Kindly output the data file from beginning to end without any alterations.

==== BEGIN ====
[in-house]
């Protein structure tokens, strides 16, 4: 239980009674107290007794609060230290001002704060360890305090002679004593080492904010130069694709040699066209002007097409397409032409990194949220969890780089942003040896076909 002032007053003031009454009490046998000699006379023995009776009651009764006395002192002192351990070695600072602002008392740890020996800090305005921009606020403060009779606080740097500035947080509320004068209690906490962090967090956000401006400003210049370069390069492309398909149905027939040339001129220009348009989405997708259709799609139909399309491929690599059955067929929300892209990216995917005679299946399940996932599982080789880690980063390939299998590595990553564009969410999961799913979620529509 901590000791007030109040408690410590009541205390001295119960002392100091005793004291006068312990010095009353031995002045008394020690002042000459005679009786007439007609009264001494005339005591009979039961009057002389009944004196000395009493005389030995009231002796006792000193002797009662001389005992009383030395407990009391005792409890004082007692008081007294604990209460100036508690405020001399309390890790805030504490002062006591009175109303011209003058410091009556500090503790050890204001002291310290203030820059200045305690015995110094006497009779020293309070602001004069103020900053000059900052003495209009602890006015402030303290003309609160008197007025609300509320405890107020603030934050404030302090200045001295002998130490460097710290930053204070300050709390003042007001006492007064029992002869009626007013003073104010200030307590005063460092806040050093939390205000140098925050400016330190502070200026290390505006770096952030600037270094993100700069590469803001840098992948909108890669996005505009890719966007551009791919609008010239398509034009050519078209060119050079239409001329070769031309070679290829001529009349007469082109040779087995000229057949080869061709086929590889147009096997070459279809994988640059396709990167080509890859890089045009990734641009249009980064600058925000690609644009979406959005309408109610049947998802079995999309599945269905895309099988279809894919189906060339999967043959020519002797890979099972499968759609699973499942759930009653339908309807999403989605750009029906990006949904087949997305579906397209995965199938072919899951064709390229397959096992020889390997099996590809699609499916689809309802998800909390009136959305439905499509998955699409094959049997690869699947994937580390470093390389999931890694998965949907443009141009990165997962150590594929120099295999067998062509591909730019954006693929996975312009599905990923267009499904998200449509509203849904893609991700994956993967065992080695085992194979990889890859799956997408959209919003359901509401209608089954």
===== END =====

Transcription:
[in-house]
């Protein structure tokens, strides 16, 4: 239980009674107290007794609060230290001002704060360890305090002679004593080492904010130069694709040699066209002007097409397409032409990194949220969890780089942003040896076909 002032007053003031009454009490046998000699006379023995009776009651009764006395002192002192351990070695600072602002008392740890020996800090305005921009606020403060009779606080740097500035947080509320004068209690906490962090967090956000401006400003210049370069390069492309398909149905027939040339001129220009348009989405997708259709799609139909399309491929690599059955067929929300892209990216995917005679299946399940996932599982080789880690980063390939299998590595990553564009969410999961799913979620529509 901590000791007030109040408690410590009541205390001295119960002392100091005793004291006068312990010095009353031995002045008394020690002042000459005679009786007439007609009264001494005339005591009979039961009057002389009944004196000395009493005389030995009231002796006792000193002797009662001389005992009383030395407990009391005792409890004082007692008081007294604990209460100036508690405020001399309390890790805030504490002062006591009175109303011209003058410091009556500090503790050890204001002291310290203030820059200045305690015995110094006497009779020293309070602001004069103020900053000059900052003495209009602890006015402030303290003309609160008197007025609300509320405890107020603030934050404030302090200045001295002998130490460097710290930053204070300050709390003042007001006492007064029992002869009626007013003073104010200030307590005063460092806040050093939390205000140098925050400016330190502070200026290390505006770096952030600037270094993100700069590469803001840098992948909108890669996005505009890719966007551009791919609008010239398509034009050519078209060119050079239409001329070769031309070679290829001529009349007469082109040779087995000229057949080869061709086929590889147009096997070459279809994988640059396709990167080509890859890089045009990734641009249009980064600058925000690609644009979406959005309408109610049947998802079995999309599945269905895309099988279809894919189906060339999967043959020519002797890979099972499968759609699973499942759930009653339908309807999403989605750009029906990006949904087949997305579906397209995965199938072919899951064709390229397959096992020889390997099996590809699609499916689809309802998800909390009136959305439905499509998955699409094959049997690869699947994937580390470093390389999931890694998965949907443009141009990165997962150590594929120099295999067998062509591909730019954006693929996975312009599905990923267009499904998200449509509203849904893609991700994956993967065992080695085992194979990889890859799956997408959209919003359901509401209608089954």